3. Each drift reveals different aspects of a (potentially) complex drift and helps us diagnose the root cause of a given model issue.


Causes for drifts

There are multiple possible causes for drifts. We categorize the causes into two main groups, Unrepresentative training data and non-stationary environment, and mention some of the most common causes in each group.

     – Unrepresentative training data
          – Sample selection bias – happens when the training data have been obtained through a biased and flawed method, and thus do not represent reliably the operating environment where the model is to be deployed [3]           – Changes in hidden variables – A difficult problem with learning in many real-world domains is the existence of a hidden variable, which cannot be measured directly, and that has a causal influence on some of the observed variables [7]. Hence, a change in this hidden variable will change the data we observe. Note that in this case, there might be no actual drift in the data source, but since we observe only a partial view, such a change will look like a concept drift.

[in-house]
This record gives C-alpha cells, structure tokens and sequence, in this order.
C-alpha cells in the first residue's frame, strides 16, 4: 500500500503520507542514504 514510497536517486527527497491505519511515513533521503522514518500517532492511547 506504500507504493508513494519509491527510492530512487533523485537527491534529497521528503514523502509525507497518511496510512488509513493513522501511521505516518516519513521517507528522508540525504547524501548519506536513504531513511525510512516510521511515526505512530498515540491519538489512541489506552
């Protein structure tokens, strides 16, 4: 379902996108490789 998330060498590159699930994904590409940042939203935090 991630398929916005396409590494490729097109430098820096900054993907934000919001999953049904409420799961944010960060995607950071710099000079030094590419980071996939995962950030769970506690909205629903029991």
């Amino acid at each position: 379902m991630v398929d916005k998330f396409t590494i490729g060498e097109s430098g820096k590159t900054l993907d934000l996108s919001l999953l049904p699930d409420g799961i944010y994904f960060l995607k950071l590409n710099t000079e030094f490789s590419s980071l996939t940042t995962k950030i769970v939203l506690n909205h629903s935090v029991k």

– For example, let’s say we want to predict the number of visitors to an amusement park. We might look at the weather, the day of the week, holidays, etc. but an important factor can be the general economic situation in the public or the general public mood, which can change due to tragedy or a happy occasion (like winning an important sports competition). These factors, which cannot be measured directly, might have a crucial effect on the number of visitors (our target) or on some of our observed features.